Where Music and Running Collide
It’s not often you see podium-placing runners who don’t have some sort of background or upbringing in running. Usually they ran cross country or track in school or played a team sport of some kind like soccer or basketball.
Not so with Spring Ambassador Mack Robertson. His start was with guitar playing. Running didn’t become any significant part of his life until just 7 years ago. But, unsurprisingly, many of the same methodologies used in practicing guitar have translated over to his running and training.
Mack’s interest in guitar started at age eight, “I had always liked music, and thinking about being able to play guitar was kind of cool.” By age twelve, he was a dedicated student eventually working up to practicing a minimum of two hours a day.
“In music, I’ve found joy in the monotony. Like one thing I love is just doing a scales workout for 30-minutes in the morning. Just enjoying the tone of each note and thinking about it. Slowing it down with a metronome even. It’s meditative.”
It was never Mack’s intention to pursue guitar professionally. He had been in a few bands, but it felt too much like work to him. Going into college, Mack had planned to pursue a degree in Political Science, but he was quickly recruited by the Guitar Department and never looked back.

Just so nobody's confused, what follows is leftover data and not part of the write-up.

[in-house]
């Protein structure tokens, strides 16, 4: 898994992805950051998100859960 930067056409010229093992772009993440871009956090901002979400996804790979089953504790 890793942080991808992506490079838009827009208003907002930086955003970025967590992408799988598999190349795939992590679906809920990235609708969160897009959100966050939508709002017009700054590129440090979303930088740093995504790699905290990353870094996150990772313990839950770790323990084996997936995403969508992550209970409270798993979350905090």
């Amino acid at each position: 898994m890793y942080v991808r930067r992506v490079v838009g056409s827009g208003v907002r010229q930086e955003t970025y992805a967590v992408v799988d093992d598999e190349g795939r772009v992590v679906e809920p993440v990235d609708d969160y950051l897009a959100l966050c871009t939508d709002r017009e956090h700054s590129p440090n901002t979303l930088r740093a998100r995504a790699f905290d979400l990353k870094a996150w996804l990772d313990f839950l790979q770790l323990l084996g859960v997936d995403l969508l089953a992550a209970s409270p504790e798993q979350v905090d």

Now, back in Portland with his wife Theresa Silveyra (who is a piano instructor and badass mountaineer), Mack has found himself full circle, working for his old guitar teachers and teaching as many as 60 students per week at a variety of ages and skill levels.
“For a lot of these people, guitar is not their end goal in life. They’re not trying to become professional musicians. So I try to keep it fun while inserting some important foundational stuff like good technique and scales. I try to meet the students where they’re at. Some are super driven and dedicated and I’m more strict with them. For other students this is purely a hobby, so I don’t try to overdo it on them. I want to foster their appreciation of art and music rather than force it on them in a negative way.”
The student he’s taught for the longest period straight, eight years, started at age six. Now that student just entered high school and Mack is still teaching him!
So when did running come into the picture? In 2016, Theresa signed herself and Mack up for a 15K road race. She put together a training plan for them and Mack just went along for the ride. After completing the 15K fairly unscathed, Mack kept pursuing running.
“When I first started running I went to Forest Park (a 70-mile trail system in Portland) and I thought 10 miles was the barrier. I couldn’t wrap my head around going beyond it. ‘People don’t run more than 10 miles. You’d have to be insane. You’re going to kill yourself!’ And once I did 10 miles I thought, ‘I can do more than that.’ I had a guitar teacher who had run a marathon and who was a mentor and friend of mine, and he was like, ‘If you can run 10 miles you can run a marathon.’”
A running addiction caught on. The following year Mack signed up for and ran a 50K, which he says he was totally unprepared for, suffered greatly, but got it done. “I wasn’t good at music at the start… and I wasn’t good at running either. I’ve found, if you tackle an objective piece by piece rather than looking at how far you have to go, it’s a lot easier to do it.”
As Mack continued to train and gain experience, he also began placing consistently in the top 10 of local races. His training and determination were paying off.